The Nanuet School Board held two public hearings at Tuesday’s meeting, one onthe proposed school budget and one on the proposed library budget.
However, there wasn’t too much discussion on either budget at the meeting. There was very little questioning from the public on the library’s $2,772,850 proposed budget for next year, up $318,850 from the current budget. The proposed school budget for next year is $64,599,768, which is a 3.33 percent increase in the budget from last year and a 1.09 increase in the tax levy.
The school board unanimously approved the proposed library budget for next year, and so now both proposed budgets are up for a public vote on May 21st.
There wasn’t much talk about the school budget either during its allotted public hearing. However, every school board meeting has two public forums on the agenda, one at the start of the meeting and one at the end. Shortly after the public hearings, the board and members of the public in attendance engaged in a lengthy discussion that touched partly on the proposed budget, but moved into a broader talk about the future of school districts in general, not just Nanuet’s.
A major focus on during the public forum was teachers, benefits and positions eliminated in the proposed budget. The proposed 2013-201school budget cuts:
- 8.8 teaching positions
- 4.8 teaching assistant positions
- 2.2 custodial positions
- 1.2 clerical positions
- 2.0 monitor positions
It also eliminates all freshmen and most assistant varsity coaching positions.
The biggest mandated increase in cost in the proposed budget is a 34 precent increase in teachers’ retirement system, which goes up to $1,050,990. The employees' retirement system, another cost outside the board’s control, will go up 10 percent to $108,785.
A man in the audience asked if it would be possible to hire teachers as consultants instead to help with costs, but board members didn’t think that could be done. The same man also asked if the board could go to the teachers union and ask for help, such as keeping salaries the same for a year instead of layoffs, given the state of the economy and the district’s financial situation.
Board members said they went to the union to ask about such topics, but nothing came of it. JoAnn Fastiggi, president of the Nanuet Teachers Association, was in the crowd Tuesday night and said after discussion with the board, they decided that with declining enrollment it wasn’t “advantageous” at the time, but they’ll look more into such actions during negotiations at the end of June.
During the meeting Fastiggi also praised the board members for their work, noting they’re doing the best given the situation they’re in. After the meeting she also continued to praise the board.
“The teachers appreciate the time and effort the Board of Education takes to review the budget. It is not an easy task,” she said. “We are willing to work collaboratively with the Board of Education to determine what is in the best interest of the students, teachers and community given the current economic climate. Our current agreement illustrates our willingness to collaborate with the district in a fiscally responsible way.”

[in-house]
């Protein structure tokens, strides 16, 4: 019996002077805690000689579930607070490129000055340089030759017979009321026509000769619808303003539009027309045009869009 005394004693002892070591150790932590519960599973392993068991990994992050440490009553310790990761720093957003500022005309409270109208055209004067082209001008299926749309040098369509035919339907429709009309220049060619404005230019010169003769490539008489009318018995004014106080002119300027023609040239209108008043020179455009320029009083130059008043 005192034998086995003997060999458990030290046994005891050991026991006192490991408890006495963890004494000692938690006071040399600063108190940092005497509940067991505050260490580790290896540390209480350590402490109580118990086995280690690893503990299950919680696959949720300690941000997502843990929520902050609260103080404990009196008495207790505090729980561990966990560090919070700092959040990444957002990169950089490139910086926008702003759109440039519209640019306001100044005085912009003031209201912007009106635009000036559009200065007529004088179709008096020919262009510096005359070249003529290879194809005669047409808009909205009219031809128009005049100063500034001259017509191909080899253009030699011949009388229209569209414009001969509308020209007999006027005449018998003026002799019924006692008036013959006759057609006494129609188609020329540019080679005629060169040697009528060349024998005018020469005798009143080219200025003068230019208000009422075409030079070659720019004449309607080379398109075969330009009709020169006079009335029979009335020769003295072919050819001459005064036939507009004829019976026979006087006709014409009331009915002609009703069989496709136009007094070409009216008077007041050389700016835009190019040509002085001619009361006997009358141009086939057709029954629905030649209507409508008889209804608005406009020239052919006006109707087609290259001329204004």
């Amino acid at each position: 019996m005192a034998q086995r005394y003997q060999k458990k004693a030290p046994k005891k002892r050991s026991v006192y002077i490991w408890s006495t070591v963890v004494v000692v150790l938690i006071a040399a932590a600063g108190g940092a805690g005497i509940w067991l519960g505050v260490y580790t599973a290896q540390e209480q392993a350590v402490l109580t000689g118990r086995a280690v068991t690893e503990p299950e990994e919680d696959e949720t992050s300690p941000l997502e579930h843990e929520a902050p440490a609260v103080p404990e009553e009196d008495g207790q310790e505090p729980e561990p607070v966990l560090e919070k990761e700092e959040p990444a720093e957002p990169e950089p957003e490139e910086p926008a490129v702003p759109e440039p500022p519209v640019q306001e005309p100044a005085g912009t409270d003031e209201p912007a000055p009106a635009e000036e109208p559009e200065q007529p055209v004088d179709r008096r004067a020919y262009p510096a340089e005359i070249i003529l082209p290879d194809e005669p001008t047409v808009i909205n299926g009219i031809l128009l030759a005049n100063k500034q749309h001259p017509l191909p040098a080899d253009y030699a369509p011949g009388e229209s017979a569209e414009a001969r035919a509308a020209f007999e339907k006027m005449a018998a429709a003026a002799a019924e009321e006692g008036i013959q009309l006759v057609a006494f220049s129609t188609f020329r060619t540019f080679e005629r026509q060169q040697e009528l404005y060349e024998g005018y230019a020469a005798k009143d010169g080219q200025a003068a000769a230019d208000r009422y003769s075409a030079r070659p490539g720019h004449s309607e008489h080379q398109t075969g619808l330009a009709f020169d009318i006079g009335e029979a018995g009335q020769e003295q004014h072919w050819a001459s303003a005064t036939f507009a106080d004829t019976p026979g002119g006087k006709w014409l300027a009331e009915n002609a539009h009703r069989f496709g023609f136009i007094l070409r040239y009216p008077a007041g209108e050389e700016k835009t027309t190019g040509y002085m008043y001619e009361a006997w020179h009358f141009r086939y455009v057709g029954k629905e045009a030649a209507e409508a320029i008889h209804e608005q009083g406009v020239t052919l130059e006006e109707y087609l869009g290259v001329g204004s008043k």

Another topic the board discussed frequently with the public are the handcuffs put on the budget by unfunded state and federal mandates. They spoke about Race To The Top, which brings $700 million into the state, although Nanuet only sees $16,000 over four years from it, money that doesn’t cover the cost to implement it into the district. Board members also said mandates take up more than 90 percent of the budget, leaving them little room to work with.
One man asked if the district could simply opt out of the mandates and funding altogether. Board President Anne Byrne said others have tried and were told by the state government they couldn’t do that.
“You can decide on whether you want to take the state aid or not, but you’re still getting all the mandates,” she said. “So, people have looked into that and people have tried to do that.”
Board member Sarah Chauncey expressed disappointment in how the board used to discuss curriculum and programs, as well as other ways to improve the quality for education and now has to spend time talking about mandates, funding and other issues.
A few people asked about ways the district could get around mandates or work better within them, but board members said there’s not much to do in regards to mandates.
“I’m feeling your frustration,” Byrne said. “The frustration around the board when we sit down and do budget, to try and do what’s right for kids and taxpayers is incredible, and especially this year when we’ve had to let go of almost 10 of some of our best teachers in this district. It kills us.”